It was barely halfway across when the look-outs on the high watch-towers spied the mining town, gnawing at the salt-flats twenty miles ahead. To the people of London it seemed like a sign from the gods, and even the Lord Mayor (who didn’t believe in gods or signs) thought it was a good beginning to the journey east, and issued the order to give chase.
The mining town saw the danger and turned tail, but already the huge caterpillar tracks under London were starting to roll faster and faster. Soon the city was lumbering in pursuit, a moving mountain of metal which rose in seven tiers like the layers of a wedding cake, the
lower levels wreathed in engine-smoke, the villas of the rich gleaming white on the higher decks, and above it all the cross on top of St Paul’s Cathedral glinting gold, two thousand feet above the ruined earth.
Tom was cleaning the exhibits in the London Museum’s Natural History section when it started. He felt the tell-tale tremor in the metal floor, and looked up to find the model whales and dolphins that hung from the gallery roof swinging on their cables with soft creaking sounds.
He wasn’t alarmed. He had lived in London for all of his fifteen years, and he was used to its movements. He knew that the city was changing course and putting on speed. A prickle of excitement ran through him, the ancient thrill of the hunt that all Londoners shared. There must be prey in sight! Dropping his brushes and dusters he pressed his hand to the wall, sensing the vibrations that came rippling up from the huge engine-rooms down in the Gut. Yes, there it was – the deep throb of the auxiliary motors cutting in,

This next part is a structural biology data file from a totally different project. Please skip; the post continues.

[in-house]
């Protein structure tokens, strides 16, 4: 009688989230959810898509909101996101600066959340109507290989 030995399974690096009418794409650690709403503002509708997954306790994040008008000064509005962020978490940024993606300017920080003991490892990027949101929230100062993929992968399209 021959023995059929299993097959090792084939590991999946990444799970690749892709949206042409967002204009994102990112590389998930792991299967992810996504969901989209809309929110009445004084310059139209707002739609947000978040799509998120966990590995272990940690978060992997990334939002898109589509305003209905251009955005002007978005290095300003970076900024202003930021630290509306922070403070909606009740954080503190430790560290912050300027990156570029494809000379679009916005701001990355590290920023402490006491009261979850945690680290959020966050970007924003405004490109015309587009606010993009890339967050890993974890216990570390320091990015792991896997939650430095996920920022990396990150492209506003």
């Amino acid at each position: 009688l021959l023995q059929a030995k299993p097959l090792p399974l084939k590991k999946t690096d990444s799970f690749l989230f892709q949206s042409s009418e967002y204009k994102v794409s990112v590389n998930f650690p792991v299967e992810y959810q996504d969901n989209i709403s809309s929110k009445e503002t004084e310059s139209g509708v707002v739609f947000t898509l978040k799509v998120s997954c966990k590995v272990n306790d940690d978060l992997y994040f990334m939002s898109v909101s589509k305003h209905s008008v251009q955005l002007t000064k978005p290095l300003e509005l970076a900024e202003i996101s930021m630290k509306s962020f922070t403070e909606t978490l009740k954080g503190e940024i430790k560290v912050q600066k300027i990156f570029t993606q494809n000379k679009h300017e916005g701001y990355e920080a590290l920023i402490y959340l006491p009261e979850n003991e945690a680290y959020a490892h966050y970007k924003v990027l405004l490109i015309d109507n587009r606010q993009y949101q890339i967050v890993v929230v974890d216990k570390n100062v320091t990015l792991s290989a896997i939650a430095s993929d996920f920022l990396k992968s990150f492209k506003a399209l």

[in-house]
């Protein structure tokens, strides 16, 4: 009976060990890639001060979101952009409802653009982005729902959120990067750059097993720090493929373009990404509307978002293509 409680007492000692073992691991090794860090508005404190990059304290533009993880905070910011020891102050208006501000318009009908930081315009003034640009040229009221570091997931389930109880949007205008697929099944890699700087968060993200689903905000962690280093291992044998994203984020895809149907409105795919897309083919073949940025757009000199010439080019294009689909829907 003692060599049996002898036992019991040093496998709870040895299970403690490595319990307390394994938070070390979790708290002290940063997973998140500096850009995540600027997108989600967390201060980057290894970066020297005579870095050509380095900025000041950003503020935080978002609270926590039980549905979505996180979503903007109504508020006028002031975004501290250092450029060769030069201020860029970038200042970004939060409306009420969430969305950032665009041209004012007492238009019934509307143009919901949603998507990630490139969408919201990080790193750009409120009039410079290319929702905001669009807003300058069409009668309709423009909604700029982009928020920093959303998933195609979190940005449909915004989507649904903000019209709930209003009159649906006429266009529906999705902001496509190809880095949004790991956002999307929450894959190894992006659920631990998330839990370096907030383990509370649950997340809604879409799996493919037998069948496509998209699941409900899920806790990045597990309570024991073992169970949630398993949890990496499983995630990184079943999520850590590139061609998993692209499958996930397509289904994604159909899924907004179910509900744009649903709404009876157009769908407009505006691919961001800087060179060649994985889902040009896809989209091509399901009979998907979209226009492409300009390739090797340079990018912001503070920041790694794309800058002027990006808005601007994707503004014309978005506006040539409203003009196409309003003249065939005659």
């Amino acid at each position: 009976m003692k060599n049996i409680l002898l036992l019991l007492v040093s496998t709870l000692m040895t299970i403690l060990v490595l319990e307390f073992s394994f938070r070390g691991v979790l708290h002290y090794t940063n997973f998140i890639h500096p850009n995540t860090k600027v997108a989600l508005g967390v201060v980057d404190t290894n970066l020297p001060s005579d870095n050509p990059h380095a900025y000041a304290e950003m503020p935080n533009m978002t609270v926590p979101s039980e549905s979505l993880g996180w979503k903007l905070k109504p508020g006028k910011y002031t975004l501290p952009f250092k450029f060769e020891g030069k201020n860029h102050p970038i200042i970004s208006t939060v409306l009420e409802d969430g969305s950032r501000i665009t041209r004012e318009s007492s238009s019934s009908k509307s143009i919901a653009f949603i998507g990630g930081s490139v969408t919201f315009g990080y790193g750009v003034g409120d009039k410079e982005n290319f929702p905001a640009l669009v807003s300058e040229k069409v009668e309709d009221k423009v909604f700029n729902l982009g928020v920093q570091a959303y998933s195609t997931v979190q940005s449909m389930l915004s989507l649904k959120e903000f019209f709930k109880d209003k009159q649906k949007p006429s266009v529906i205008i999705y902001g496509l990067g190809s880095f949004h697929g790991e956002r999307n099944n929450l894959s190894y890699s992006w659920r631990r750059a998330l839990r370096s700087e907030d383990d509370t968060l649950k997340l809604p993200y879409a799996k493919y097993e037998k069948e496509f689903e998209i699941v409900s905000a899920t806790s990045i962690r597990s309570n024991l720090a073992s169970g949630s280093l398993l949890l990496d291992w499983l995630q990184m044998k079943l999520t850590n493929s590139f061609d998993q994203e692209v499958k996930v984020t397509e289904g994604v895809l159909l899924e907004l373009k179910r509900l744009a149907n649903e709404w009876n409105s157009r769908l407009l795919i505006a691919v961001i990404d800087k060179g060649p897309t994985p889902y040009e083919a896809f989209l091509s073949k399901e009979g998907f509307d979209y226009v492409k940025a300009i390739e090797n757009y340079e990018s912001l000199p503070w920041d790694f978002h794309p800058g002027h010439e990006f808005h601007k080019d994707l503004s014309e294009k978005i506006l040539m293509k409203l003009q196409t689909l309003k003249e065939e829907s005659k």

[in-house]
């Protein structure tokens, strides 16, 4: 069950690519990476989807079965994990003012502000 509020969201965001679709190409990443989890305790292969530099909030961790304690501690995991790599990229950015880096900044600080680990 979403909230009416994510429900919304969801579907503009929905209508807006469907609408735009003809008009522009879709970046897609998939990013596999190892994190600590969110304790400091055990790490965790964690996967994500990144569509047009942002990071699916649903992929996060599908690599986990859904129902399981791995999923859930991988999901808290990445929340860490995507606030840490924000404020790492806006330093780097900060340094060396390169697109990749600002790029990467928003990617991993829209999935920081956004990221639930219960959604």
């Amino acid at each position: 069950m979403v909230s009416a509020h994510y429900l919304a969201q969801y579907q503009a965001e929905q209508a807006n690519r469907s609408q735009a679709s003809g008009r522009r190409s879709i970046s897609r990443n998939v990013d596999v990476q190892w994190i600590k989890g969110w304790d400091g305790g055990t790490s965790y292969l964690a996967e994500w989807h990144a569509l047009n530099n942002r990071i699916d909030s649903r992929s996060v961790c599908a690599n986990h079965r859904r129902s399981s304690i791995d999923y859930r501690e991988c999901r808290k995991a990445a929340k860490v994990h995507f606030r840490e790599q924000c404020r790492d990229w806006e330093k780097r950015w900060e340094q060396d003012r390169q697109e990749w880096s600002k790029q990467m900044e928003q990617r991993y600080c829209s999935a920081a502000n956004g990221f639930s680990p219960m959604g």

boom, boom, boom,
like a big drum beating inside his bones.
The door at the far end of the gallery slammed open and Chudleigh Pomeroy came storming in, his toupee askew and his round face red with indignation. “What in the name of Quirke…?” he blustered, gawping at the gyrating whales, and the stuffed birds jigging and twitching in their cases as if they were shaking off their long captivity and getting ready to take wing again. “Apprentice Natsworthy! What’s going on here?”
“It’s a chase, sir,” said Tom, wondering how the Deputy Head of the Guild of Historians had managed to
live aboard London for so long and still not recognize its heartbeat. “It must be something good,” he explained. “They’ve brought all the auxiliaries on line. That hasn’t happened for ages. Maybe London’s luck has turned!”
“Pah!” snorted Pomeroy, wincing as the glass in the display cases started to whine and shiver in sympathy with the beat of the engines. Above his head the biggest of the models – a thing called a blue whale that had become extinct thousands of years ago – was jerking back and forth on its hawsers like a plank-swing. “That’s as may be, Natsworthy,” he said. “I just wish the Guild of Engineers would fit some decent shock-absorbers in this building. Some of these specimens are very delicate. It won’t do. It won’t do at all.” He tugged a spotted handkerchief out of the folds of his long black robes and dabbed his face with it.
“Please, sir,” asked Tom, “could I run down to the observation platforms and watch the chase, just for half an hour? It’s been years since there was a really good one…”
Pomeroy looked shocked. “Certainly not, Apprentice! Look at all the dust that this wretched chase is shaking down! All the exhibits will have to be cleaned again and checked for damage.”
“Oh, but that’s not fair!” cried Tom. “I’ve just dusted this whole gallery!”
He knew at once that he had made a mistake. Old Chudleigh Pomeroy wasn’t bad as Guildsmen went, but he didn’t like being answered back by a mere Third Class Apprentice. He drew himself up to his full height (which was only slightly more than his full width) and frowned so sternly that his Guild-mark almost vanished between his bushy eyebrows. “
isn’t fair, Natsworthy,” he
boomed. “Any more cheek from you and you’ll be on Gut-duty as soon as this chase is over!”